- Henry coached All Blacks to their first Rugby World Cup win in 24 years
- He is expected to remain with New Zealand in a mentor role
- 65-year old ended with a remarkable win percentage of 85.4% from 103 Tests
Graham Henry has stepped down as head coach of New Zealand's All Blacks just nine days after leading them to their first World Cup triumph since 1987.
Henry, who took charge of the team in 2003, is discussing the possibility of remaining with the New Zealand Rugby Union in a mentor role, though he has expressed interest in working with England's national set-up.
"It's been an enormous privilege to coach the All Blacks and I am exceptionally proud of how the team has added to the All Blacks legacy over the last eight years," Henry told a media conference in Auckland.
"I am also exceptionally proud of how they have developed an extremely professional and enjoyable culture and environment, and how they have reached out to people of all ages and put a smile on their faces, both here in New Zealand and overseas.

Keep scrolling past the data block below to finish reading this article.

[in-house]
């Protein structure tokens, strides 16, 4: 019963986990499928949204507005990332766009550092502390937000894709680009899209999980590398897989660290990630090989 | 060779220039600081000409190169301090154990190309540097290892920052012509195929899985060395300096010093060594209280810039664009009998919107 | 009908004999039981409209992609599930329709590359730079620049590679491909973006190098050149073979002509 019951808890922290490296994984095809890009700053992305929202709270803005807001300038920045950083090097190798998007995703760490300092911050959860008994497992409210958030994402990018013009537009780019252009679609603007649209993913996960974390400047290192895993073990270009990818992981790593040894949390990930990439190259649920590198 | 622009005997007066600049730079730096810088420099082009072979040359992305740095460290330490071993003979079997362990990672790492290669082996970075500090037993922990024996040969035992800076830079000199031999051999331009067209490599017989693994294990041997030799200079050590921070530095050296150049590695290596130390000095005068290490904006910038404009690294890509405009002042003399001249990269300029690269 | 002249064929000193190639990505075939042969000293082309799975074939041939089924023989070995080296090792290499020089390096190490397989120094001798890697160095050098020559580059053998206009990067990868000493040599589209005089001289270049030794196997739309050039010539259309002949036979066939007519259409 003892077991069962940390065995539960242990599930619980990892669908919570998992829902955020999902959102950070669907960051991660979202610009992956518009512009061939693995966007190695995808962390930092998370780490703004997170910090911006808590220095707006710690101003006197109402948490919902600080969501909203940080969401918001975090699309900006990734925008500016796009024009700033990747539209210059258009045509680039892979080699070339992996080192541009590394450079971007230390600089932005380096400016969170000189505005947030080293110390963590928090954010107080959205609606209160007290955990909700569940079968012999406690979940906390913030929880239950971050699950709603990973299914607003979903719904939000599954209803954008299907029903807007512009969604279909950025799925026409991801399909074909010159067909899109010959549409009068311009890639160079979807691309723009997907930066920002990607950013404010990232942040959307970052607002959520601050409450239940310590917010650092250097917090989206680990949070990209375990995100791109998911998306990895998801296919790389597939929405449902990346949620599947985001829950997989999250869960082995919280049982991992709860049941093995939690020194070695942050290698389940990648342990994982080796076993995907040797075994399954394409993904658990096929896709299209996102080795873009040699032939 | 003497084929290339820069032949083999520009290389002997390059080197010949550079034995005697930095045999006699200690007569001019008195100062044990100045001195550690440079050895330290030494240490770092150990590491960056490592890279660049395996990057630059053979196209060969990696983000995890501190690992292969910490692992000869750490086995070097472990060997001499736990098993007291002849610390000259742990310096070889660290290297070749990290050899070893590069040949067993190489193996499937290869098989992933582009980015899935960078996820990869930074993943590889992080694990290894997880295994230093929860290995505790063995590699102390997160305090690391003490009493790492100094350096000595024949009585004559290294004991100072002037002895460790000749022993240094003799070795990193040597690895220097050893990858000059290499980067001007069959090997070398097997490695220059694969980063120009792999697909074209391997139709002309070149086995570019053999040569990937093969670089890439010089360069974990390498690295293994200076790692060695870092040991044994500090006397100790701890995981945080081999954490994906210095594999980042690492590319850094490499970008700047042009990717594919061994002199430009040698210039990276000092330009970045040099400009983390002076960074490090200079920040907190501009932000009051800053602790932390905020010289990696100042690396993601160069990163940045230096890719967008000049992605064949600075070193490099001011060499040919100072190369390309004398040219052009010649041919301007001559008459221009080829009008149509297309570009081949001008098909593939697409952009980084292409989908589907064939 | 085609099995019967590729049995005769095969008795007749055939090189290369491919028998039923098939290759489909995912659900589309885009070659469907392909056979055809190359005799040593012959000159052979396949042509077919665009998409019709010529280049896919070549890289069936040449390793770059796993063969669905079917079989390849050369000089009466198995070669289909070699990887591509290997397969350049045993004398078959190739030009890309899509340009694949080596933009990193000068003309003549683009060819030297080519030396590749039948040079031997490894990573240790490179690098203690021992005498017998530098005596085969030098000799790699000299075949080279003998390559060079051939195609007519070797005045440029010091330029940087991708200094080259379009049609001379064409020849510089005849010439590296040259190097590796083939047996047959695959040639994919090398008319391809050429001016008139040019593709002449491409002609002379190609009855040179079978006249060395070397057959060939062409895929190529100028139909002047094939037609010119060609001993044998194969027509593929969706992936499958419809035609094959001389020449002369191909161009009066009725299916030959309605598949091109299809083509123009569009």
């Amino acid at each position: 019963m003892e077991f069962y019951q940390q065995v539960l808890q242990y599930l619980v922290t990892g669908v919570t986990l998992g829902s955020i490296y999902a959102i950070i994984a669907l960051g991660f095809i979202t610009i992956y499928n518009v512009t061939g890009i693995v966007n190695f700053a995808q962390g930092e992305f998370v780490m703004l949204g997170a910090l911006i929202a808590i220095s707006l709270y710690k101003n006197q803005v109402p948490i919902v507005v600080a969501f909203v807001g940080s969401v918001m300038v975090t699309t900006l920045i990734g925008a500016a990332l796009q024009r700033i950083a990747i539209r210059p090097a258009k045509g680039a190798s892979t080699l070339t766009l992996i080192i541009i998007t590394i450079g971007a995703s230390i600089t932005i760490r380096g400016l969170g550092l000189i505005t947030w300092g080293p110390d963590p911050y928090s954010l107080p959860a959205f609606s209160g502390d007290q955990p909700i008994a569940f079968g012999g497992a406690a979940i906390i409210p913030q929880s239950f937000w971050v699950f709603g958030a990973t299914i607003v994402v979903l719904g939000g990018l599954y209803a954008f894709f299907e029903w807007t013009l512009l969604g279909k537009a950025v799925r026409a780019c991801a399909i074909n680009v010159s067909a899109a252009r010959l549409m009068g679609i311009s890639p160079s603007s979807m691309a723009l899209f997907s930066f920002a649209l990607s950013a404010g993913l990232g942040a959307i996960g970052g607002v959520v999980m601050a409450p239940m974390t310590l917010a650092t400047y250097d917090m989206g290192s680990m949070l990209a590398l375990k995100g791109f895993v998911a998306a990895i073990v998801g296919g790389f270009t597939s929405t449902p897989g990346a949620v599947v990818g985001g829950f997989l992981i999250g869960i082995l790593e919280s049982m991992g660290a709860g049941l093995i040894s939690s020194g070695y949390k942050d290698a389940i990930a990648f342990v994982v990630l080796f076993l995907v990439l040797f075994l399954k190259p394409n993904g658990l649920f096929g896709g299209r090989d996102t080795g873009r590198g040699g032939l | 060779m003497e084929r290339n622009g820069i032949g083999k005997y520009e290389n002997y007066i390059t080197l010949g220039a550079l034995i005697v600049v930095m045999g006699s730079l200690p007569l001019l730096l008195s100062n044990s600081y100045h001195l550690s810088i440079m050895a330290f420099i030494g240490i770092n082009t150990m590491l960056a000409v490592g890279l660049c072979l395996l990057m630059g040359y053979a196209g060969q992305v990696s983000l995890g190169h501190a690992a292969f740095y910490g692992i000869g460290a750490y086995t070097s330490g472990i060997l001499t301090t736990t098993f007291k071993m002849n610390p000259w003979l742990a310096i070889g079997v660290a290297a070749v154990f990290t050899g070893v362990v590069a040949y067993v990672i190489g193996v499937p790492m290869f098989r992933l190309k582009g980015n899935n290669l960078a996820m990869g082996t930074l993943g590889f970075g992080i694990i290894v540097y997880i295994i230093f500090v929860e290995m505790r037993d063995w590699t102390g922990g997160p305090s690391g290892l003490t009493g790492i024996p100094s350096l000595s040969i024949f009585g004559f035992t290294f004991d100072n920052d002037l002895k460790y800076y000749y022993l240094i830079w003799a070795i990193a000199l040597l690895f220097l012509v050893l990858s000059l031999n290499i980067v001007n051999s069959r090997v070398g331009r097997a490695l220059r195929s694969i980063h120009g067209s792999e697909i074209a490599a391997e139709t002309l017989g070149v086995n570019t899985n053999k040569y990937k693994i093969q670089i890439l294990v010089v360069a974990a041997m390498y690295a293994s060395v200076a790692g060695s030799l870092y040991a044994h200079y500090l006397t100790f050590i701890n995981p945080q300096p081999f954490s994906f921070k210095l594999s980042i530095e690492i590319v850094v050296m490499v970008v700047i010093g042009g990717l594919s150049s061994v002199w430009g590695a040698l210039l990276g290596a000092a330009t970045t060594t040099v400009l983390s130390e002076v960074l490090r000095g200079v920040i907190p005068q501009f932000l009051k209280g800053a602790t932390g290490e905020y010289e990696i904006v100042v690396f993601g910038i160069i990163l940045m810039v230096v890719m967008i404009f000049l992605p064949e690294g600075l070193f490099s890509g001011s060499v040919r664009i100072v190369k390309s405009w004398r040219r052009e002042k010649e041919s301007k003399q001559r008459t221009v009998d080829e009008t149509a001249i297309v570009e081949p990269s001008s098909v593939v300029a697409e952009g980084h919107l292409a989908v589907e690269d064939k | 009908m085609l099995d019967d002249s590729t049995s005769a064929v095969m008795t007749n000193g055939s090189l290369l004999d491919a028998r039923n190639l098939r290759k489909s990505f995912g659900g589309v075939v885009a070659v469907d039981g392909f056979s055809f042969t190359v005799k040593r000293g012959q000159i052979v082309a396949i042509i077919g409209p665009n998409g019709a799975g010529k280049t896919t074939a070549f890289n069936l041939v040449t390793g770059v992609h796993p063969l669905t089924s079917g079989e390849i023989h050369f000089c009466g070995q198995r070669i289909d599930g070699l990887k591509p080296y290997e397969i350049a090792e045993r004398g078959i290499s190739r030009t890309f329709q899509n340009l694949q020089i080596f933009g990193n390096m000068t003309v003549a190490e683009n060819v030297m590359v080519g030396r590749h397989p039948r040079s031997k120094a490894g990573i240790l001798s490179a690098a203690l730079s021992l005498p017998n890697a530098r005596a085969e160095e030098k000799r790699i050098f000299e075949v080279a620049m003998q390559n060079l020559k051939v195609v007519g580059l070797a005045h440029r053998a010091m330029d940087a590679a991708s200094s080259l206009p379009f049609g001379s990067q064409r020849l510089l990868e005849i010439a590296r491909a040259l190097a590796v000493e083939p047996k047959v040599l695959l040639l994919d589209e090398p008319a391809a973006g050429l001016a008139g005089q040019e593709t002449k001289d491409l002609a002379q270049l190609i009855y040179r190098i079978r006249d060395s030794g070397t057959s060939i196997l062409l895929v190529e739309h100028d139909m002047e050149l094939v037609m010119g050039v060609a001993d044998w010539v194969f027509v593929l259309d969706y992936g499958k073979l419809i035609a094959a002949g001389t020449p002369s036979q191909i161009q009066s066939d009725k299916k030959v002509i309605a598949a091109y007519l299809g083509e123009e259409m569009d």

The narrow 8-7 win over France in Auckland on October 23, added the World Cup to the five Tri-Nations titles the All Blacks won under Henry's guidance.
The 65-year old, who previously coached Wales and the British & Irish Lions, ended with a remarkable win percentage of 85.4% from 103 Tests.
"He leaves the All Blacks job as one of the greatest coaches in the game," said NZRU chief Steve Tew, in quotes carried by All Blacks.com.
"His record is unsurpassed and while he will now get time to spend with family and friends, and the odd bit of fishing, we are delighted that Graham is still going to be involved in New Zealand rugby."
However, Henry and assistant coach Steve Hansen will first head for Europe later this month after accepting an invitation to coach the Barbarians against Australia at Twickenham in London on November 26.